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    Ok, Marposs finally received, mounted, commissioned, and calibrated . . . first two batches of parts off the machine gave us the best accuracy and repeatability we have experienced to date with spot checking of parts revealing +/- 0.00015 in of target.

    More testing tomorrow and perhaps we can get this grinder back into useful production before the end of March.

    Major kudos to Frank from Marposs for spending two days with us to ensure everything was as close to perfect as it could be before we ever turned on the spindle.

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    Quote Originally Posted by motion guru View Post
    Ok, Marposs finally received, mounted, commissioned, and calibrated . . . first two batches of parts off the machine gave us the best accuracy and repeatability we have experienced to date with spot checking of parts revealing +/- 0.00015 in of target.

    More testing tomorrow and perhaps we can get this grinder back into useful production before the end of March.

    Major kudos to Frank from Marposs for spending two days with us to ensure everything was as close to perfect as it could be before we ever turned on the spindle.
    Looks like something we might be interested in.

    Is this system integrated into your control or standalone? How does it address thermal growth?

    Glad to hear it's working out.

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    Good that Marposs seems to have solve problem . .00015 is good IMHO


    Qt:[These wheels have lots of visible "holes" in the working surface. Not the same as a white wheel.... ] old school method to make visible "holes" in vitrified wheels was adding ground walnut shells to the mix before baking the wheels.

    Always wanted to make a highly porous clay wheel of about 220 grit for polish finish SG hard steel work.

    We had a high porous AO 46m we called the Popcorn wheel for SG chuck grinding..Think I used my last one..

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    The machine is on a plant wide coolant circulation system with stable temperature. Coolant on the wheel and chucks runs at around 30gpm so temperature stability is good once in production.

    A couple of setbacks.

    1.) The probe on the part leaves an ever so slight scratch as it drags across the part. The engineer on the project was able to query part thickness from the Marposs unit over Profibus and then wrote software to predict when to lift the sensor probe and then complete one more revolution of the chuck under the wheel before lifting off the parts. We will test tomorrow and see how this works.

    2.) The chuck reference probe also scratches the chuck. We designed a Delrin scrubbing block and are going to test that tomorrow as well. The probe would dig a trench in the chuck in no time without increasing the contact area. Now to make sure this doesn’t introduce yet another point of inconsistency.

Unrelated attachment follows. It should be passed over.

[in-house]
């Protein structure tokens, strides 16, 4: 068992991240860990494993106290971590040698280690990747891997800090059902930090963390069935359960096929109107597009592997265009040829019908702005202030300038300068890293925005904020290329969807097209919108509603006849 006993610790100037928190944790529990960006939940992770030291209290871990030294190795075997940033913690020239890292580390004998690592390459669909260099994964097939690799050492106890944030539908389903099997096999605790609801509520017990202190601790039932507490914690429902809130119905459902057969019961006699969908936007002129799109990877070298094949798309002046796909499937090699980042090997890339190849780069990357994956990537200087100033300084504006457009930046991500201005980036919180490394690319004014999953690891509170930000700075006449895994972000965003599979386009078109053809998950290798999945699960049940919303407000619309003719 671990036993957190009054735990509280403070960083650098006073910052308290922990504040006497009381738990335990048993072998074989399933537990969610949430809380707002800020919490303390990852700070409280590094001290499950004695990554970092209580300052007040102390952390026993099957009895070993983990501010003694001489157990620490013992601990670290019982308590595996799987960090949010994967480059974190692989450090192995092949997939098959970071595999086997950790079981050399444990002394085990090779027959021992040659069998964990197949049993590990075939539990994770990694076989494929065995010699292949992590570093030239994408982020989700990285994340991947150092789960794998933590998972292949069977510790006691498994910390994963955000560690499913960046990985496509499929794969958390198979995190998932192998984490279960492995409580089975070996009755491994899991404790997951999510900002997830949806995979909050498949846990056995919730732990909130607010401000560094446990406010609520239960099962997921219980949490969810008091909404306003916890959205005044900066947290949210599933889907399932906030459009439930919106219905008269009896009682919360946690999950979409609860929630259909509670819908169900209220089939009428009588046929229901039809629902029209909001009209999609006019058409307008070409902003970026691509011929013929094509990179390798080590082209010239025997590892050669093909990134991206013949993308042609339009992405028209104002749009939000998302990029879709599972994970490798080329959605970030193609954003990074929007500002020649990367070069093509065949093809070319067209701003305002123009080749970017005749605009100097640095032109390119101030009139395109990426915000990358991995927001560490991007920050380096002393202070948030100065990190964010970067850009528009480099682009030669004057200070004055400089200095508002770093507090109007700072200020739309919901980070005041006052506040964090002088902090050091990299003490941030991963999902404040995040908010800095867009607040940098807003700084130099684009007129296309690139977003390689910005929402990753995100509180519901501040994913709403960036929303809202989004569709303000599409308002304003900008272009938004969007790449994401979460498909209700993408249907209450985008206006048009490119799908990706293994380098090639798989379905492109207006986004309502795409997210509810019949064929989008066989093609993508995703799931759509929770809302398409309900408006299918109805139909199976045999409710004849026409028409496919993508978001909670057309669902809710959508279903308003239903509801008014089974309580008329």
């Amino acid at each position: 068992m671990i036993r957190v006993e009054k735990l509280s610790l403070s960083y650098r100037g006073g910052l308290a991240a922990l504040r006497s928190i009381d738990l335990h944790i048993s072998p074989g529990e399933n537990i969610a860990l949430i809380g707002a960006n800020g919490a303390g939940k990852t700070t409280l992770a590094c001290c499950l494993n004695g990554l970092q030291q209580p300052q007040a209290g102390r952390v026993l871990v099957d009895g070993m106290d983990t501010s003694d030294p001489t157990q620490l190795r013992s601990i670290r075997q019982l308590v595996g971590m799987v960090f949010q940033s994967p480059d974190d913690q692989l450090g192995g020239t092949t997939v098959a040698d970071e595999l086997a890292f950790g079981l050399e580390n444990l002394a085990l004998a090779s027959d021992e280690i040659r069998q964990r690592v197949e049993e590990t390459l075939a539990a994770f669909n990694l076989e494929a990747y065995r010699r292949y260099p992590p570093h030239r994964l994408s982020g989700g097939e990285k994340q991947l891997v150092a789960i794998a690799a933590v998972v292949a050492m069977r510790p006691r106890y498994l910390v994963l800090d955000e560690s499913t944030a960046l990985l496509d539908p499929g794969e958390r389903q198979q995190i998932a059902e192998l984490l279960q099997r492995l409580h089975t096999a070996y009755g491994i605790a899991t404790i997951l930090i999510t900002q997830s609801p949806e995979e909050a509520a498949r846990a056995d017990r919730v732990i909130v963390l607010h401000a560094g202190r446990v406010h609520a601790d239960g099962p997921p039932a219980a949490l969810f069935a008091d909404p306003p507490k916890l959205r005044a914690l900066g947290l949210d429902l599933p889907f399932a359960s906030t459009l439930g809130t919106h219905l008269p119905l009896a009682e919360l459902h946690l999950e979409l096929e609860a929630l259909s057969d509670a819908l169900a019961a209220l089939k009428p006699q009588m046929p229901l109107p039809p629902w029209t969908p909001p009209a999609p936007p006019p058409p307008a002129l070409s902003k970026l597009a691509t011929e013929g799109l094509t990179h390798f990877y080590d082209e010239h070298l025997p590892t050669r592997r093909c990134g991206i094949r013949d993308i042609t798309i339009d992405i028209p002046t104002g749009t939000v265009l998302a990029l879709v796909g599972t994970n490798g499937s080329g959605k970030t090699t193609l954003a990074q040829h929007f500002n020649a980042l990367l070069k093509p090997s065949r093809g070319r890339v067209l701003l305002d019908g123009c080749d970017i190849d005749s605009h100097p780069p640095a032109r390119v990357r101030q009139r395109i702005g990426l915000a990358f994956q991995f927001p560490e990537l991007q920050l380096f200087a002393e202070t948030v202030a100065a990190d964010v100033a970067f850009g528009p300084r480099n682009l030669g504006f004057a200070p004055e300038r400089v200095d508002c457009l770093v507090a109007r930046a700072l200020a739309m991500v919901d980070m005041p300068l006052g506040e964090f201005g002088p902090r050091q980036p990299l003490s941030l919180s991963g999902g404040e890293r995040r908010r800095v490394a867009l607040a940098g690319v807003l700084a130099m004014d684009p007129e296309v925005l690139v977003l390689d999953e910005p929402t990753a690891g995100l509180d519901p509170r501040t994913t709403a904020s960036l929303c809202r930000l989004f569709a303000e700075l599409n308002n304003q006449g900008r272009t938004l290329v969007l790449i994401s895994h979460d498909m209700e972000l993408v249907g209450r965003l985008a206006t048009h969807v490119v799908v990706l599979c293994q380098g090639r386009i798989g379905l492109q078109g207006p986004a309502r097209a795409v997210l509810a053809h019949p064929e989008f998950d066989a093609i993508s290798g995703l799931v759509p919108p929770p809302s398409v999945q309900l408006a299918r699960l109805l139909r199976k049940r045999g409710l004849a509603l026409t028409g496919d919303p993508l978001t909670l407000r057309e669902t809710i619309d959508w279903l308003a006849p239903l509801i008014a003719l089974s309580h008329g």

The Marposs system is completely embedded into the grinder control system. This 30 year old grinder has no shortage of technology deployed on it.

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    Quote Originally Posted by motion guru View Post

    2.) The chuck reference probe also scratches the chuck. We designed a Delrin scrubbing block and are going to test that tomorrow as well. The probe would dig a trench in the chuck in no time without increasing the contact area. Now to make sure this doesn’t introduce yet another point of inconsistency.
    Does Marposs have a LVDT sensor probe with a built in air sled?

    If not would it be possible to supply a metered air blast to the underside of the probe to allow it to float above the surface of the chuck. The idea is similar to what is used on the floating hard disc drive read/write heads. In this instance the air would be supplied externally rather than being a boundary layer dragged in by a disc spinning at 8000 rpm.

    It might also be realistic to replace the Marposs gage with a air gage head mounted on a servo driven stage. The servo control would be gated to monitor the air pressure when each work piece passed under the gage head. The servo would control the stage position once per revolution of the grinder turntable to maintain a constant air pressure. The servo position encoder then provides the part height .

    This would only work with polished part surfaces and a slowly rotating table. A air gage requires a surface roughness of less that 15 microinches to give accurate readings in the .0002 inch tolerance range and there would be a minimum part contact time to insure a stable pressure measurement .

    Another possibility is to use a capacitance sensor head to maintain the servo driven stage height. This would be a faster measurement capable of a much higher accuracy than a air gage but would still require a low work piece surface roughness.